All across Texas, school superintendents are bracing for the largest cuts to public education since World War II, and the state is not alone. Schools across the country are in trouble as billions in emergency stimulus grants from the federal government have run out, and state and federal lawmakers have interpreted the victory of fiscal hawks in November’s midterm elections to mean that tax increases are out of the question.
Nowhere has that political trend been more potent than in Texas, where Republicans who ran on a promise to never raise taxes not only retained every statewide office, but also added to their majorities in both houses of the Legislature.
Gov. Rick Perry, easily re-elected in November, made it clear in his annual speech to lawmakers last week that he regarded raising revenue for schools as out of the question, saying Texas families “sent a pretty clear message with their November votes.” He has also refused to consider using $9.4 billion in a reserve fund to bail out the schools.
“They want government to be even leaner and more efficient,” Mr. Perry said, “and they want us to balance the budget without raising taxes on families and employers.”
To balance the budget with cuts alone, the governor and Republican leaders in the Legislature have put forth bills that would reduce the state’s public school budget by at least 13 percent — nearly $3.5 billion a year — and would provide no new money to schools for about 85,000 new students that arrive in Texas every year. School administrators predict that as many as 100,000 school employees would have to be laid off to absorb the cuts.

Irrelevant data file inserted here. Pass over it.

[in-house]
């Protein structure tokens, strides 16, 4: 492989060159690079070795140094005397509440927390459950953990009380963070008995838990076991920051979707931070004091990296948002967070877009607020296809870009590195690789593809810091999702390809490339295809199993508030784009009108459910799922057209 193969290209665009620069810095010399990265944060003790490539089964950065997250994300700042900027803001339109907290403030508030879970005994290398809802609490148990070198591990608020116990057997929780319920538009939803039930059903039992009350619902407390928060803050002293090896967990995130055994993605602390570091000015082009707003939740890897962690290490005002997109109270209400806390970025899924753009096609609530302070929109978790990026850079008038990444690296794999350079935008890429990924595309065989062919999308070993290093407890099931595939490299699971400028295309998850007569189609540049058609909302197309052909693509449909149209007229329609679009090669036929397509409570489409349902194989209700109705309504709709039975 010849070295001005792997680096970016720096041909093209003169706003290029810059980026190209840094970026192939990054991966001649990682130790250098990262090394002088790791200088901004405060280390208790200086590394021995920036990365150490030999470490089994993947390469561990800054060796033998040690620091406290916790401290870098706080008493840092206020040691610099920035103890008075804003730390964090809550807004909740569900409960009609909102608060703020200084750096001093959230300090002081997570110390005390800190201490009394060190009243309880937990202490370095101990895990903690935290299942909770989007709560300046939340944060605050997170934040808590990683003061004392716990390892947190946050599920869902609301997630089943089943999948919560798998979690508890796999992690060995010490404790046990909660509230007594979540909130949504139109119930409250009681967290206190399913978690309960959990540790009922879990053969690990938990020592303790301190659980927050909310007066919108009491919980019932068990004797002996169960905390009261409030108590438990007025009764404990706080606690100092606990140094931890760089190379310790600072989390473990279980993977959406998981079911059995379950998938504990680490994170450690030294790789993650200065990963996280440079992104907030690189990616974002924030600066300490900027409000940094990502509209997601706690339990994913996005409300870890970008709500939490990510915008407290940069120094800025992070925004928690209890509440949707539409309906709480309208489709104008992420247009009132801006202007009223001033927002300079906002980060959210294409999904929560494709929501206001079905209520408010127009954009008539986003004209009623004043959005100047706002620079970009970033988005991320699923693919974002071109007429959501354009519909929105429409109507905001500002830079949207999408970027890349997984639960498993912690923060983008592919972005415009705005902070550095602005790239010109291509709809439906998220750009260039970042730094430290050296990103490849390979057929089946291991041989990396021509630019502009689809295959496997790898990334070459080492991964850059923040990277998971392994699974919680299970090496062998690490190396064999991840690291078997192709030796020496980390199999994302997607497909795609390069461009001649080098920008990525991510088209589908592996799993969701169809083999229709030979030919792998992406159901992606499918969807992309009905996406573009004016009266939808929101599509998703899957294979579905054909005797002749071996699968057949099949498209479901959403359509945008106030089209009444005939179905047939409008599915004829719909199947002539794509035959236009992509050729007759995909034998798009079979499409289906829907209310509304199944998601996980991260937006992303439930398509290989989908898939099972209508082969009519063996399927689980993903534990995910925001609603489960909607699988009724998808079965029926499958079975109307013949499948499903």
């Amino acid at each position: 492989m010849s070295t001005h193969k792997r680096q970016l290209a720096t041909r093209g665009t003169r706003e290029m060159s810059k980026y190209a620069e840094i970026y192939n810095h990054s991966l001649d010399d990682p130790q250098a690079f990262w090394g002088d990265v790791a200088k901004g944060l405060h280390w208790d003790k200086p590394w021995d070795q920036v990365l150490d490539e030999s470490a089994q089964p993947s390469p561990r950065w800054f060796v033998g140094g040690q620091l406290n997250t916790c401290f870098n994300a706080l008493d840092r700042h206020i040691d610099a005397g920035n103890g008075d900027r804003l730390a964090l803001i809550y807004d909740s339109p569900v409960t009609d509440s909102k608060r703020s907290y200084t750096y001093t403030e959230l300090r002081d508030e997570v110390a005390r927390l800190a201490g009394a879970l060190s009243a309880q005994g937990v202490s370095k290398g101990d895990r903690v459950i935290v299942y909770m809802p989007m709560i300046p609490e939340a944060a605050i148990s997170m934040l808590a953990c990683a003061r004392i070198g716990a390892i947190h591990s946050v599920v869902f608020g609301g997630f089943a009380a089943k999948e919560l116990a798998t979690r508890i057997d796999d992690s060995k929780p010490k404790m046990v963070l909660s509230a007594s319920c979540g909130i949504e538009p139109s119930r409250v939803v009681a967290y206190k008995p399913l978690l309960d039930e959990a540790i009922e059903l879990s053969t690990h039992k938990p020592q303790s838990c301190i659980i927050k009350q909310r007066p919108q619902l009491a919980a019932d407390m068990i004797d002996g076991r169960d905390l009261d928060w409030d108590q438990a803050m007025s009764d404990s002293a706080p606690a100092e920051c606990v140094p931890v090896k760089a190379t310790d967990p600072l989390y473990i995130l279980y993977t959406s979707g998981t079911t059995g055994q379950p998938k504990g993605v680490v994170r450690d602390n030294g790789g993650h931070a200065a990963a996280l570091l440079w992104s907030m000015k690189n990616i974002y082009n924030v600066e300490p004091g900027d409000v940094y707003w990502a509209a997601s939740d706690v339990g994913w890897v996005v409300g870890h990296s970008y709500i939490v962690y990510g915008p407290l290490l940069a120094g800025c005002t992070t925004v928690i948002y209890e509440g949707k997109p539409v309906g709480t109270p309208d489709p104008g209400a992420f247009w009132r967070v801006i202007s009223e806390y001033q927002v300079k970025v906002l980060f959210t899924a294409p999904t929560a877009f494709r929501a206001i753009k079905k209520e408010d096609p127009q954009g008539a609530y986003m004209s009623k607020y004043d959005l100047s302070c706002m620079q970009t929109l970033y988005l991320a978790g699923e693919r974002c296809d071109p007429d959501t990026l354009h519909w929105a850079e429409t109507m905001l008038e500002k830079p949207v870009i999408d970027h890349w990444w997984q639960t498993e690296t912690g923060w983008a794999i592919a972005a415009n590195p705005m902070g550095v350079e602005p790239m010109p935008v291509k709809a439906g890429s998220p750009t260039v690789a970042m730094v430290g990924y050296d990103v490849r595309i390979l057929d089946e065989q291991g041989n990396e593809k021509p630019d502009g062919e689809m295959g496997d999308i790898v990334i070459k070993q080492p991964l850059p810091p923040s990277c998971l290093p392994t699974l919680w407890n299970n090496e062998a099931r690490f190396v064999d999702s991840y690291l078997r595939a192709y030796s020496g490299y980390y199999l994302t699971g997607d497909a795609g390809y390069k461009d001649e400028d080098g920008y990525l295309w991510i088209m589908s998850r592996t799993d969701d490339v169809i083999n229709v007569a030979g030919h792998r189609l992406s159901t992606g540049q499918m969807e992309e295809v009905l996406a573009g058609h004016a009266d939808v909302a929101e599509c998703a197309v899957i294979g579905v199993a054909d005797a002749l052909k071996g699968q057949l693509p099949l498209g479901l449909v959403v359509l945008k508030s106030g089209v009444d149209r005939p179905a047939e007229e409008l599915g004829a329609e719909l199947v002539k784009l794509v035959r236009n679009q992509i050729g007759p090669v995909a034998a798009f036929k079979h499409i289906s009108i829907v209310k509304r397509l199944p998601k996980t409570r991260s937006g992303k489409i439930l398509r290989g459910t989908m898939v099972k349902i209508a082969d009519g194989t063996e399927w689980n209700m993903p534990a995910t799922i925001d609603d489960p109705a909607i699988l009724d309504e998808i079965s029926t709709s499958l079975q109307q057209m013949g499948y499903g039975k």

Not only are the proposed cuts to school aid draconian, but in addition the Legislature in 2006 put strict limits on how much districts can raise local property taxes. That means local school boards find themselves trapped amid rising enrollment, double-digit drops in state aid and frozen local taxes.
Many school administrators attribute the current budget crisis to an overhaul of the school finance system five years ago, which Mr. Perry and Republican leaders pushed through in response to popular anger over high property taxes. The Legislature put a cap on property taxes for schools and promised to make up the difference with a new business tax. But that tax has never produced enough revenue to make the districts’ budgets whole.
The chronic shortfall in money for schools was papered over in the last two-year budget passed in 2009. Mr. Perry and Republican leaders in the Legislature used about $3.3 billion in federal aid under the American Recovery and Reinvestment Act to plug the hole. That aid has disappeared this year.
“We had a problem before the shortfall ever occurred,” said John M. Folks, the superintendent of Northside Independent School District in San Antonio. “Now we have put this shortfall on top of an already horrible funding situation.”
Mr. Folks said the proposed budget bills would require him to cut about a sixth of his budget, and he sees see no way to avoid laying off teachers and letting classes become larger.

A version of this article appeared in print on February 15, 2011, on page A16 of the New York edition.